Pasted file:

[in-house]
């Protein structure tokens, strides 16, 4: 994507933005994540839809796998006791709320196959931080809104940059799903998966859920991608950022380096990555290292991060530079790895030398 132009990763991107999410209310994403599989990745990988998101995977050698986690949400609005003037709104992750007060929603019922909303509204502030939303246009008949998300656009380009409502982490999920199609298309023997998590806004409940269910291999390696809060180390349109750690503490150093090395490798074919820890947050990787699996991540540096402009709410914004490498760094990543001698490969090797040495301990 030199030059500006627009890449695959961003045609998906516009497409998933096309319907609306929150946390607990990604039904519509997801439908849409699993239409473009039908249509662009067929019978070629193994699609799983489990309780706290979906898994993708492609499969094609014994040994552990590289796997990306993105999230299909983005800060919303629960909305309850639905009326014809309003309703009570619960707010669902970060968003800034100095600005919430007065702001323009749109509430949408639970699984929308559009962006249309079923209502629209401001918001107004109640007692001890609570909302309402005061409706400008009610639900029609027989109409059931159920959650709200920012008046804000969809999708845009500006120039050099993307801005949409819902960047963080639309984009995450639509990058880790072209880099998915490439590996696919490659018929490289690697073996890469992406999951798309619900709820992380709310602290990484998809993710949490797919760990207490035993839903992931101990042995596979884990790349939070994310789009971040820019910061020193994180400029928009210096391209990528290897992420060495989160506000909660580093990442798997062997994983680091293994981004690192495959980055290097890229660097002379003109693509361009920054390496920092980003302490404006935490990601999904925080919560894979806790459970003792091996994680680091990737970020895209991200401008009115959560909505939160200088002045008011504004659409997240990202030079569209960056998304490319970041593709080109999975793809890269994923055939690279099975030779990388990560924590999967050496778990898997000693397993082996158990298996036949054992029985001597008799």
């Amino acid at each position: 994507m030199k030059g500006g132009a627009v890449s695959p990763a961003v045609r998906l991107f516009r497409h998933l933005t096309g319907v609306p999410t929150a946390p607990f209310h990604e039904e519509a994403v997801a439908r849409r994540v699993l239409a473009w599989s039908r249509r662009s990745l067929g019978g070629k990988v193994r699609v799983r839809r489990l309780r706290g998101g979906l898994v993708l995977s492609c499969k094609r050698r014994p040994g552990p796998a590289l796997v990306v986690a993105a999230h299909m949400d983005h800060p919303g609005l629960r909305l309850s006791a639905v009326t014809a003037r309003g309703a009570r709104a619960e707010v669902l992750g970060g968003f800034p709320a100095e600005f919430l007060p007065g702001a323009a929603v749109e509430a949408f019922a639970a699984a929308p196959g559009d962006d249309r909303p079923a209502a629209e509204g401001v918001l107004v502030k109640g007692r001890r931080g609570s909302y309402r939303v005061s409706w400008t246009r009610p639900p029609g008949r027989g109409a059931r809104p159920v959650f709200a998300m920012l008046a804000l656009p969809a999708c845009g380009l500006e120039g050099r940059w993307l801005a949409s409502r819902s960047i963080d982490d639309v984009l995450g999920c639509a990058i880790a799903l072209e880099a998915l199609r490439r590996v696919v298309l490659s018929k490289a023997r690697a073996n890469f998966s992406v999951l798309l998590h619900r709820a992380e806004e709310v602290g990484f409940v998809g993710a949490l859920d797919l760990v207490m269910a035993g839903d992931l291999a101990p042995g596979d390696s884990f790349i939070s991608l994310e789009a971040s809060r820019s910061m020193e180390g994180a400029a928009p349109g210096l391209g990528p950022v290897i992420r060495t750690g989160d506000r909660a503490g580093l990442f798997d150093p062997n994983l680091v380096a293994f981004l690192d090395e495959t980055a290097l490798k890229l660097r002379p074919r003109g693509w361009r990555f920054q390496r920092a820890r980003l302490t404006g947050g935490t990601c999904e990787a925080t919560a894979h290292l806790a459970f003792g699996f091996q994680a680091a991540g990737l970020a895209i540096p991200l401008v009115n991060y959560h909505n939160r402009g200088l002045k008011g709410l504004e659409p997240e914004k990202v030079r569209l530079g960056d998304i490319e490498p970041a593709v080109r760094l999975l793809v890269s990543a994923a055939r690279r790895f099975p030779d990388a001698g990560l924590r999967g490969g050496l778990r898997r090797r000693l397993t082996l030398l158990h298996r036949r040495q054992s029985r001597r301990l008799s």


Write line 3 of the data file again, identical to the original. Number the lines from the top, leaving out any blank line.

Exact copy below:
């Amino acid at each position: 994507m030199k030059g500006g132009a627009v890449s695959p990763a961003v045609r998906l991107f516009r497409h998933l933005t096309g319907v609306p999410t929150a946390p607990f209310h990604e039904e519509a994403v997801a439908r849409r994540v699993l239409a473009w599989s039908r249509r662009s990745l067929g019978g070629k990988v193994r699609v799983r839809r489990l309780r706290g998101g979906l898994v993708l995977s492609c499969k094609r050698r014994p040994g552990p796998a590289l796997v990306v986690a993105a999230h299909m949400d983005h800060p919303g609005l629960r909305l309850s006791a639905v009326t014809a003037r309003g309703a009570r709104a619960e707010v669902l992750g970060g968003f800034p709320a100095e600005f919430l007060p007065g702001a323009a929603v749109e509430a949408f019922a639970a699984a929308p196959g559009d962006d249309r909303p079923a209502a629209e509204g401001v918001l107004v502030k109640g007692r001890r931080g609570s909302y309402r939303v005061s409706w400008t246009r009610p639900p029609g008949r027989g109409a059931r809104p159920v959650f709200a998300m920012l008046a804000l656009p969809a999708c845009g380009l500006e120039g050099r940059w993307l801005a949409s409502r819902s960047i963080d982490d639309v984009l995450g999920c639509a990058i880790a799903l072209e880099a998915l199609r490439r590996v696919v298309l490659s018929k490289a023997r690697a073996n890469f998966s992406v999951l798309l998590h619900r709820a992380e806004e709310v602290g990484f409940v998809g993710a949490l859920d797919l760990v207490m269910a035993g839903d992931l291999a101990p042995g596979d390696s884990f790349i939070s991608l994310e789009a971040s809060r820019s910061m020193e180390g994180a400029a928009p349109g210096l391209g990528p950022v290897i992420r060495t750690g989160d506000r909660a503490g580093l990442f798997d150093p062997n994983l680091v380096a293994f981004l690192d090395e495959t980055a290097l490798k890229l660097r002379p074919r003109g693509w361009r990555f920054q390496r920092a820890r980003l302490t404006g947050g935490t990601c999904e990787a925080t919560a894979h290292l806790a459970f003792g699996f091996q994680a680091a991540g990737l970020a895209i540096p991200l401008v009115n991060y959560h909505n939160r402009g200088l002045k008011g709410l504004e659409p997240e914004k990202v030079r569209l530079g960056d998304i490319e490498p970041a593709v080109r760094l999975l793809v890269s990543a994923a055939r690279r790895f099975p030779d990388a001698g990560l924590r999967g490969g050496l778990r898997r090797r000693l397993t082996l030398l158990h298996r036949r040495q054992s029985r001597r301990l008799s």